In 1989, Wayne Wallace and Bob McGowan spent two days working their way up a set of cracks on Dragontail Peak that were more reminiscent of the soaring splitters in Yosemite and Squamish. Although they were not able to make a completely free ascent, their effort was solid, each climbing into the hard 11 range as they surfed steep seas of lichen.
Twenty-five years later Sol Werkin and I were at the base of DOE, totally oblivious to the hole of obsession we were about to throw ourselves into. That effort produced the first alpine style ascent of DOE. Although there was a ton of lichen on route, we knew that out of all the lines we had been playing on the last few years, this was the one. The splitters, the position, the seriousness, the 2000 foot ridge to a real summit...this was the big daddy.
Since that day, both Sol and I have been mentally concious of this line as one of our driving inspirations and goals. No matter where I was over the last year or what climbs I was on, my mind inevitibly drifted towards DOE at some point each day. For me, climbing is a form of self expression and DOE represents every reason why I climb. I couldn't wait to finish the piece.
In life and in climbing I have always felt it is not what you do, but how you do it that matters. It's all about style. In an era rife with bolting debates, bolts next to cracks, and an unsetteling modernizing of our sport, DOE sticks out like a sore thumb. There are no bolts and no fixed gear besides one pin placed by Wayne and Bob long ago. The climbing is steep, sustained, and while never too difficult technically, requires a cool head and total control of the grade.
Sol and I spent July 20 and 21 climbing and cleaning the core of DOE. We spent the night of the 21st at Colchuck Lake with our amazing friends Ginnie (Sol's wife), Keri, Max, and Ryan. The ladies had prepared a feast of indian food and encouragement for us...they knew how bad we wanted this one.
A liesurley morning on the 22nd had us climbing by about 11am. We fired the first 5.10 pitch and then enjoyed the steep mid 5.11 fingers and thin hands of pitch two. This placed us at the crux, a thin bouldery face to a steep, leaning tight fingers corner. I felt strong on the pitch, but almost fell when a tiny foot chip I was standing on broke, leaving me to do a one arm on a fingerlock. Back in the crack I punched upwards, really going for it, gear not a concern. Soon I was at the belay.
Sol followed and we scrambled over some easy ground to the headwall. I pitch of 5.9, 5.11a, and 5.11c/d awaited. Normally, these grades are fairly casual for me, but I couldn't help but wonder what the climbing would be like. I had actually never tried the moves on the last pitch, opting to only scrub the previous days (my body can only handle so much!). We moved efficiently through the first few pitches and before long I was feeling my way up the absurdley steep last headwall pitch. The pitch was awesome and went very well. I had to dig deep at a few points and made tough moves quite far out from my gear. The intensity of this pitch will be tamed by repeat ascents...it needs to be cleaned more.
Pulling onto the ledge that marks the junction with the NE buttress I let out a loud monkey call...the climb of my life was in the bag. The moderate 2000 foot finish seemed to take as long as it usually does (longest route on the 'tail!) and was very enjoyable as always.
DOE is not one of the hardest climbs I've ever done, but it is the most special. It is a climb made to be, shaped by a knowing hand. The fact that it is in a beautiful mountain environment and a true alpine route combine to produce a certain hybrid. Here, Yosemite and the Cascades meet for the first time and I have a feeling they will become old freinds in the next few years as more lines like DOE pop up.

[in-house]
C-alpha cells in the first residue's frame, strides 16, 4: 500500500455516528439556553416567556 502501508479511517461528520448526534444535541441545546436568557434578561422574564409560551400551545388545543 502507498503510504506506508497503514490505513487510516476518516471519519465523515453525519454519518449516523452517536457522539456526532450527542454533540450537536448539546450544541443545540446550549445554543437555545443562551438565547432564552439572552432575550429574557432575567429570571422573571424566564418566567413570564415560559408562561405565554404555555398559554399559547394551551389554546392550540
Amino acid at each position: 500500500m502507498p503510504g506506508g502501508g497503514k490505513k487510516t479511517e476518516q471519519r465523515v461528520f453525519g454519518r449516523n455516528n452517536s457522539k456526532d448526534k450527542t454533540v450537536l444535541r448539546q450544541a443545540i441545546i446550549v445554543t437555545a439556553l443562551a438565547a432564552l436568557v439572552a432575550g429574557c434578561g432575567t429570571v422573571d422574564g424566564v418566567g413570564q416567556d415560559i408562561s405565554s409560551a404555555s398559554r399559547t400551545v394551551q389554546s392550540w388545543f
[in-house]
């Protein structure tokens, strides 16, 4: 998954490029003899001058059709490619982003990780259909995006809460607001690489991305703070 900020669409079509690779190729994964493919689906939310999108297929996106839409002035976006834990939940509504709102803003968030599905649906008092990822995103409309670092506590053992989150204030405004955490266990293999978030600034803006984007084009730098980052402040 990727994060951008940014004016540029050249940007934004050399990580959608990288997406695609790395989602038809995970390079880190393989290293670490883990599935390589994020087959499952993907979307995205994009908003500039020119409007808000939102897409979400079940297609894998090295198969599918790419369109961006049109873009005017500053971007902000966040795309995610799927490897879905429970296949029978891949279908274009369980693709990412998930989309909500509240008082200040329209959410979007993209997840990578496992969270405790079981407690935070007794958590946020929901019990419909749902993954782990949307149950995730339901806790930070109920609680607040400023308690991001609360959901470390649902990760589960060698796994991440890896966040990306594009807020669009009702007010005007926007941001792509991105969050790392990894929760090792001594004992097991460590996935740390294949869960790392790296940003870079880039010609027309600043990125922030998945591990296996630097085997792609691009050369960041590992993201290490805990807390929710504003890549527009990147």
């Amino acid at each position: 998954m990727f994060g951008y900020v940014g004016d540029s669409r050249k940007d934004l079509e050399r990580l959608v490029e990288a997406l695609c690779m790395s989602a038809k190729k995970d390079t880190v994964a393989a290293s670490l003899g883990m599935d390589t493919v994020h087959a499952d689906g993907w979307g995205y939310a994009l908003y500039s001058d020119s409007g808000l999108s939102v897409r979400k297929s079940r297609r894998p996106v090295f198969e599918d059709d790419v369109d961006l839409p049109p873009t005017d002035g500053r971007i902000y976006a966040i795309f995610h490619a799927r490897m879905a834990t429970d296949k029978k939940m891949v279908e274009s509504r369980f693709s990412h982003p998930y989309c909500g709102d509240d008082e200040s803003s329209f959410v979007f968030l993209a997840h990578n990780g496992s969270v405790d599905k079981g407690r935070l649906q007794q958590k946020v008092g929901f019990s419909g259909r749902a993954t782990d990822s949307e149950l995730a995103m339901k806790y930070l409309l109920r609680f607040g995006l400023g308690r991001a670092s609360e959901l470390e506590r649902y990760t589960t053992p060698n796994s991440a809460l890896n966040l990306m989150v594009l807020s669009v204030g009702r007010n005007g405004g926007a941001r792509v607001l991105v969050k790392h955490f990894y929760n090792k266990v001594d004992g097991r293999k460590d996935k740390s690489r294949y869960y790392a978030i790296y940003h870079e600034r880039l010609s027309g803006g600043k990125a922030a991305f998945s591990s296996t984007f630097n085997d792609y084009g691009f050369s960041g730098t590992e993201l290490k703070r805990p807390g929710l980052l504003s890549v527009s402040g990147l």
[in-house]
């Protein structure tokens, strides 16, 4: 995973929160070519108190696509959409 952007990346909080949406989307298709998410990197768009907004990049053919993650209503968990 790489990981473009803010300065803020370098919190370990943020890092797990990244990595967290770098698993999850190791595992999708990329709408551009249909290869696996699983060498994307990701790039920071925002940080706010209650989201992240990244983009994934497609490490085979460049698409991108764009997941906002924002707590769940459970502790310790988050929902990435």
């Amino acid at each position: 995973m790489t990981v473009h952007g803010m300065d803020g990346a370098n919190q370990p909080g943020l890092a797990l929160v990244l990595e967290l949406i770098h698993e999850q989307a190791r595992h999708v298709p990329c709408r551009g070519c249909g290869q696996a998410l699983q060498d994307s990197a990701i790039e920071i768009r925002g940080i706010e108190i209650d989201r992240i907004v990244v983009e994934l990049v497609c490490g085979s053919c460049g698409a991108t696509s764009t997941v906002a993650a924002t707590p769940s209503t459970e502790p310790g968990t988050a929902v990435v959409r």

So there you have it. DOE is there, awaiting suitors. As I write this two freinds are jamming those cracks, giving the route the traffic it deserves and needs. A few years from now this line will be as smooth as the West Face of CBR or Der Sportsman if people continue to climb on it. At that point, it will no doubt be one of the most special climbs of the grade in the states. Go get some!!
Pitch line up:
Pitch 1: 5.10a/b: nice hands and liebacking, along with a bit of funk.
Pitch 2: 5.11b: Siick!! Butterballs to Gripper...fingers and thin hands, so beautiful.
Pitch 3: Short, 5.7 to the base of the crux
Pitch 4: 5.12a R: Climb up the left side of a small pillar, before placing tiny gear and launching into an amazing boulder problem. Don't fall here or you might get to know the pillar a little more than you might like. After the boulder problem punch it up a very steep, thin corner, using body scumming and stemming to avoid the pump and gobies that trying to straight in this section will produce. Gear is good, but hard to place...keep the pillar in mind.
Pitch 5: Scrambly to the base of the headwall
Pitch 6: 5.9: Once very dirty, this pitch is now very fun. Cracks, body slots...where am I, the Valley??
Pitch 7: 5.11a: Hands out a roof in a spectacular postion.
Pitch 8: 5.11c/d: Climb the flat, steep wall. Flairing jams, a midway boulder problem and a dramatic roof near the end. Fall off this one and it's all air baby...
After pitch 8 set off on the last section that will most definetely make you wonder "will it ever end???"...I sure hope not.
Note: This ascent was shot by Max Hasson. The pictures are amazing and represent a feeling to lost in climbing these days, the intensity of the real moment, not the posed down day after photos...the point is, they are going to be ready to be viewed in the next few days, but for now, words are all I have. It's something to look foward to. Cheers!